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Fear of a Palin Presidency Drives US Expats to Vote for Obama

The economy, taxes and America's image are hot-button issues for US expats in Germany. But even Republicans are now going Democrat for a far more compelling reason: Fear that Sarah Palin could become president.

Presumptive Republican presidential nominee Sen. John McCain, left, smiles as his Vice Presidential running mate, Alaska Gov. Sarah Palin, pumps her fist.

Alaskan Sarah Palin (right) is known as the "Caribou Barbie" for her lightweight image

Jim Sides, 55, a Californian living in Bonn, is a swing voter who cast his ballot for President George W. Bush in 2004. This time the one single factor driving him to the Democratic ticket is the possibility that the Republican vice-presidential nominee Sarah Palin is a heartbeat away from the American presidency.

If John McCain is elected next Tuesday, the 72- year-old Republican senator from Arizona, who has battled skin cancer, would become the oldest US president in history.

“Let’s say McCain doesn’t make it health-wise -- then we’d wind up with Caribou Barbie in the White House,” Sides said, referring to the Alaskan governor’s bouffant hairdo and the political lightweight impression Palin has made on millions of television viewers.

Sides, a CEO of Meyer Sound Germany, a division of the US manufacturer of professional loudspeakers, said he had been even leaning towards McCain before Palin entered the Republican ticket.

Feeling betrayed by McCain’s choice

Tina Fey and Amy Poehler parody American newscaster Katie Couric's interview with Sarah Palin

Sarah Palin lookalike being parodied on "Saturday Night Live"


“I had a very high regard for John McCain based on my knowledge of his record as senator. He was an honorable man, a war hero, but after he picked Palin, I felt he had betrayed his country,” he said.

“I was in a state of pure shock. Leaving someone completely unqualified intellectually in a position to step into the Presidency was so irresponsible,” Sides continued.

Sides’ wife Lisa, who had also liked McCain, felt that the Vietnam veteran’s extensive military experience could be valuable in finding a realistic exit strategy out of the morass in Iraq.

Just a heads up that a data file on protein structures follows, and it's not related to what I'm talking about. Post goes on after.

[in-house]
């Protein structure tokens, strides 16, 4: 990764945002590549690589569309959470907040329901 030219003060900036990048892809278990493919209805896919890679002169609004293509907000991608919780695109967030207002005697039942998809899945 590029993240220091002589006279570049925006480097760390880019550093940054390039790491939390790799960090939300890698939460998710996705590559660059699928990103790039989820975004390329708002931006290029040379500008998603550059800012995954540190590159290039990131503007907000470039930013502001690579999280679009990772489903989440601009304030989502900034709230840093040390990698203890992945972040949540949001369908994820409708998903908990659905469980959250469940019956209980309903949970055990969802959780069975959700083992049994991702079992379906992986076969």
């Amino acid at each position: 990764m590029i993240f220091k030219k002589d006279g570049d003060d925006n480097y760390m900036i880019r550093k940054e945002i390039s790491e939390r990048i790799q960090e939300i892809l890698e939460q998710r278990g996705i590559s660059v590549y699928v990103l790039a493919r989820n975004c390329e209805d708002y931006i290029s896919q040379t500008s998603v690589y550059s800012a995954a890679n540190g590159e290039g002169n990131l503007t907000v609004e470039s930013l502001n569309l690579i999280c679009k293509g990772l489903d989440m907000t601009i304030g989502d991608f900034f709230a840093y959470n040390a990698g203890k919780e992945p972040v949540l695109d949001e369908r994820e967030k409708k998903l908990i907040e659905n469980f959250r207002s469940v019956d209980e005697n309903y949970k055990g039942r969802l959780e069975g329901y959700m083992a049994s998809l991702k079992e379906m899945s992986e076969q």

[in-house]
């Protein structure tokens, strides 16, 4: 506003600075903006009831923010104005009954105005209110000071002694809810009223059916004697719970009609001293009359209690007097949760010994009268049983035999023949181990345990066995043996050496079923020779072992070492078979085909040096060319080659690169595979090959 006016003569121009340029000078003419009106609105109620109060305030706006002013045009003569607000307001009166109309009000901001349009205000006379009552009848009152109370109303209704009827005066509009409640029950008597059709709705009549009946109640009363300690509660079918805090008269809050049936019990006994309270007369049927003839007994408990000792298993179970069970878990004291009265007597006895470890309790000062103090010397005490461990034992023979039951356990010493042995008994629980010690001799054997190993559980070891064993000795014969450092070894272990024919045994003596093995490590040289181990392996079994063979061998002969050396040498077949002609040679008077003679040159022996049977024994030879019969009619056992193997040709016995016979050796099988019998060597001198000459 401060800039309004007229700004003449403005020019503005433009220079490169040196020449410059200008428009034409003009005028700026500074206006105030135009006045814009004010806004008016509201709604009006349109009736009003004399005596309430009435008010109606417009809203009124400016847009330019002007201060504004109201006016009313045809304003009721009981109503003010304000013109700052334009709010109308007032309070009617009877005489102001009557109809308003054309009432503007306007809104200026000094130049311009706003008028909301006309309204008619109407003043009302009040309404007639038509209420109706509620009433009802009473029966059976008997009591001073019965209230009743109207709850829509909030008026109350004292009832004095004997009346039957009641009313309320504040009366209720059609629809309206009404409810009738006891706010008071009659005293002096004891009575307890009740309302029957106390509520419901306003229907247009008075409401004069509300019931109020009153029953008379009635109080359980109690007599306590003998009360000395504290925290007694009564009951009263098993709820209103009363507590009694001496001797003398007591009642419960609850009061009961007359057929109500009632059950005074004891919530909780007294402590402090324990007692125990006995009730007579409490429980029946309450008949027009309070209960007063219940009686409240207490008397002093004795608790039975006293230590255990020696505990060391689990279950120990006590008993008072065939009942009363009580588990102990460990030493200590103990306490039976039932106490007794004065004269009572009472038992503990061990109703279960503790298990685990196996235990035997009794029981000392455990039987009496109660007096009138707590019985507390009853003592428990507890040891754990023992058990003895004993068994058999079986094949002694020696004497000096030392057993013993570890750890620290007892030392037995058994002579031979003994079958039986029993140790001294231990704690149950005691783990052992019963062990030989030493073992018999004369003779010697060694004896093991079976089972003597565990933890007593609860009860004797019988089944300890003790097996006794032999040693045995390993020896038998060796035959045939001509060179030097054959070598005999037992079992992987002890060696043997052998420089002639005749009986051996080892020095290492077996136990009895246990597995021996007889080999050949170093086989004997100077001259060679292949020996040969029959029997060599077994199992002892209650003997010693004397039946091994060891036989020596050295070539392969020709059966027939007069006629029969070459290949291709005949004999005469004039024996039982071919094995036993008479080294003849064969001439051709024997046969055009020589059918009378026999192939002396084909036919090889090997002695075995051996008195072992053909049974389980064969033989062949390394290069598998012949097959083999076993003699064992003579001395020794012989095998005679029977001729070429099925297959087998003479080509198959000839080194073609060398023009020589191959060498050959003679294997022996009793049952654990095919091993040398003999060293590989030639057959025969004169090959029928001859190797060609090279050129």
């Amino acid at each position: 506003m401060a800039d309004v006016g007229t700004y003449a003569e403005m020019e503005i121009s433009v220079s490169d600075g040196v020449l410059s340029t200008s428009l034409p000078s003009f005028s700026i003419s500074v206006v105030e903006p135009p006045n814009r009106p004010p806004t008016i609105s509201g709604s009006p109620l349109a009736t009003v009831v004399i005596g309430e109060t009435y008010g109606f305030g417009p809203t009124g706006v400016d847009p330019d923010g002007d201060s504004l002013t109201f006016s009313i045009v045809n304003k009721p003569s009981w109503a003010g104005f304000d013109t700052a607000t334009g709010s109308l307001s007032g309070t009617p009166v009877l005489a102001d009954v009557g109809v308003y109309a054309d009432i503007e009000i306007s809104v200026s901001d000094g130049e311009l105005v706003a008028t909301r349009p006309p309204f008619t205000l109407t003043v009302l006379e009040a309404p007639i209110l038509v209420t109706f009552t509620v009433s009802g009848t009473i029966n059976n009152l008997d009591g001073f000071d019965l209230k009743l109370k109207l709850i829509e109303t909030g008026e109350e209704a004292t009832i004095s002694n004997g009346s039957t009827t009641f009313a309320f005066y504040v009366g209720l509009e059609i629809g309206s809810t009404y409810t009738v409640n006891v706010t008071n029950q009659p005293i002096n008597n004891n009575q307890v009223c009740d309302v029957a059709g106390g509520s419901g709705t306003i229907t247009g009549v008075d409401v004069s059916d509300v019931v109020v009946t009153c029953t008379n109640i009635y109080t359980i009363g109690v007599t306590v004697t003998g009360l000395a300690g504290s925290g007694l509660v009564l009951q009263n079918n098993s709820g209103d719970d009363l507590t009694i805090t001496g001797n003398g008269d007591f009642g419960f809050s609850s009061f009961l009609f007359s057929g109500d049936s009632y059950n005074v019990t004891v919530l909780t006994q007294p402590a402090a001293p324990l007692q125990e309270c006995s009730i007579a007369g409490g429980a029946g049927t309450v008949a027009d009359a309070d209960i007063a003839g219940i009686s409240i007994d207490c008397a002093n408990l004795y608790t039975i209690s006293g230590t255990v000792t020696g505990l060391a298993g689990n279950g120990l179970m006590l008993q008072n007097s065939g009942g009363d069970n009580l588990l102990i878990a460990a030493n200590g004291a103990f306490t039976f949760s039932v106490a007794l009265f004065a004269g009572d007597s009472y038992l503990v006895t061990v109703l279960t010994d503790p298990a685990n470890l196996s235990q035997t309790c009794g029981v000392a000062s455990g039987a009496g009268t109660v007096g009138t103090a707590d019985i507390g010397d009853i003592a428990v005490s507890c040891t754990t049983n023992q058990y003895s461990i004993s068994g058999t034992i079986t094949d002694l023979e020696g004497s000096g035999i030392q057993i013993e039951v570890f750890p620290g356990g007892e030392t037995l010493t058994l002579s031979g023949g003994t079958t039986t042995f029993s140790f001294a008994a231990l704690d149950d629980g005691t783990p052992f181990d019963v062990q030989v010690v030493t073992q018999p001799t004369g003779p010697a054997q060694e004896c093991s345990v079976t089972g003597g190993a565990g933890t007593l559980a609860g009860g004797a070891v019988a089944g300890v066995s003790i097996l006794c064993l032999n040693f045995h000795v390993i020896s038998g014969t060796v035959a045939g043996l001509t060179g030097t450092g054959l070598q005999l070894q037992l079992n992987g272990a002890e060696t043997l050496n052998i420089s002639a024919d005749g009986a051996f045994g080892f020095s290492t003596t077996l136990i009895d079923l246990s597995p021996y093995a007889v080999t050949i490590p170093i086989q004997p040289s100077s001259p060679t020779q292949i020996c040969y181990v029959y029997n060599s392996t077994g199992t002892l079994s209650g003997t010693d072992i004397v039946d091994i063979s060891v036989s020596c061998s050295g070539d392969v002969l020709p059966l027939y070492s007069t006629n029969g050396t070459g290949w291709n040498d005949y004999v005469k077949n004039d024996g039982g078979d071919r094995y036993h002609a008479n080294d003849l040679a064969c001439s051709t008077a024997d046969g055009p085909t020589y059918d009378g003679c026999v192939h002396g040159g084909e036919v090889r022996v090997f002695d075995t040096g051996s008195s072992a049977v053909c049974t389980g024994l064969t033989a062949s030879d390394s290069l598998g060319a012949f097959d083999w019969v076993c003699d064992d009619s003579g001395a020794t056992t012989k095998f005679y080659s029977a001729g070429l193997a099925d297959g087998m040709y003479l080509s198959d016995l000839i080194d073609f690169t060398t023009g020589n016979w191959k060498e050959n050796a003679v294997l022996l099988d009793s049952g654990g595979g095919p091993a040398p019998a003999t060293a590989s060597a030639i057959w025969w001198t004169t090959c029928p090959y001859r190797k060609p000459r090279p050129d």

“But picking her (Palin) pushed me over the edge towards Barack Obama. McCain made that choice based on trying to win the election rather than having the best interests of our country in mind,” she said.

Picking Palin alienated expat voters


The choice of Palin was meant to balance and galvanize the Republican ticket with a social conservative who could draw on the extreme, evangelical elements of the party as well as female Hillary voters.

But the move wound up alienating many of the US expatriates DW-WORLD.DE spoke to in the old American settlement of Bonn’s scenic Plittersdorf district on the Rhine River, where life revolves around the international school and English-language church.

The Stimson Memorial Chapel in Bonn Plitterdorf

US expats meet at Stimson Memorial Chapel in Bonn


All those interviewed said it was a key, if not the key reason, to vote for Barack Obama, whether they liked the Illinois senator or not.

The expatriates in the former German capital come from all over the map in the United States and reflect diverse political views. They tend to be better off than their compatriots back home, since many are managers at blue chip US multinational companies. That puts tax policy, trade and America's image abroad high on the list of issues that matter to them.


Jeff Nagel, 44, a top executive at one such multinational, said that the way McCain made his vice-presidential choice reflected the personality differences between the two presidential candidates. That sealed his decision to vote for Obama instead, he said.

Choice of VP reflects personality of candidates